Yuille & Cutshall

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Aims of the research

To record and evaluate witness accounts considering accuracy and the kind of error made

To examine issues raised by laboratory research

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Procedure

21 witnesses observed a shooting where a man was killed and another seriously injured. They were initially questioned by the police describing the events and answering questions.

4/5 months after the event Yuille & Cutshall tracked down the witnesses and asked if they could interview them. 13 agreed to participate.

Incorporated in the questions were 2 misleading questions:

Half were asked if they saw A broken headlight whilst the other half were asked if they saw THE broken headlight. (there was no borken headlight really)

Half were asked if they saw THE yellow quarter panel and the other half A yellow quarter panel (the panel was really blue)

They also assessed participants level of stress at the time and if they had any subsequent problems like sleeplessness

A careful scoring procedure was used so comparisons could be made where qualitative accounts were turned into quantitative data. They divided information into action details and description details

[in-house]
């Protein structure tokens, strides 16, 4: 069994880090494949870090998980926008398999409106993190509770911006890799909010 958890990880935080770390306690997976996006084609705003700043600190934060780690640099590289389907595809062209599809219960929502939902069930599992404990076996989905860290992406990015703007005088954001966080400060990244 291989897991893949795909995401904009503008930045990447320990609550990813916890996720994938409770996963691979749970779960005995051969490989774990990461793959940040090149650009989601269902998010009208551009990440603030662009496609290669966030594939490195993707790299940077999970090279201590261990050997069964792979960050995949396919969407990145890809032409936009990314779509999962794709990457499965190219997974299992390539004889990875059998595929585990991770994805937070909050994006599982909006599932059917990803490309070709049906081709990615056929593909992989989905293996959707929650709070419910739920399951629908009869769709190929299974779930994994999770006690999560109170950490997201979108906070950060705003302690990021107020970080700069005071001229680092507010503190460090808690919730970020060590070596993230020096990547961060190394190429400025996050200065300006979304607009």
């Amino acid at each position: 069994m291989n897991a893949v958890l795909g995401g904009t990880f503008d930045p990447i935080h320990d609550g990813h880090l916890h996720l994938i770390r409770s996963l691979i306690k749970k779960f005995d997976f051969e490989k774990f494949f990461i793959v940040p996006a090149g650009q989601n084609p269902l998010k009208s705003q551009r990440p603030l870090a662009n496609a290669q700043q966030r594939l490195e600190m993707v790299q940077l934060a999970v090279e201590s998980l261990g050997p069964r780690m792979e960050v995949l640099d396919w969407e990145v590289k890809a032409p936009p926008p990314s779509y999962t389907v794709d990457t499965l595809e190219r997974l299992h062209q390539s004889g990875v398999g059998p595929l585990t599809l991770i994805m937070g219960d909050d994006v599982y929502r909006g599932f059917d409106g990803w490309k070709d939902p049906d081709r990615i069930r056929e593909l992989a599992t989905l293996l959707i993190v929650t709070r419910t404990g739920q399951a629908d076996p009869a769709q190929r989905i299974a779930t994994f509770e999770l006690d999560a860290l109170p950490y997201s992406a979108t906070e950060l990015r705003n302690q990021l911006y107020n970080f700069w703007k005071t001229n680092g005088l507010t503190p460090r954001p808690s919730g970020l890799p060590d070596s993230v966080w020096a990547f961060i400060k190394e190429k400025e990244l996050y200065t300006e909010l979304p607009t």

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Results

Misleading questions had little or no effect on participants answers as 10/13 said there was no broken headlight

They were highly accurate in their accounts, with little or no change in amount or accuracy over 5 months

5 witnesses closest to the offender reported the highest level of stress at the time and had difficulty in sleeping after the incident

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Conclusions

The results differ from the pattern of many laboratory research and show a need for more field experiments to evaluate the generalisability of lab research. It is suggested that Eye-witness testimony is reliable

Eye-witness testimonies should still be acknowledged as useful in court

Stress doesn't necessarily affect memonry and misleading questions do not alter recall either

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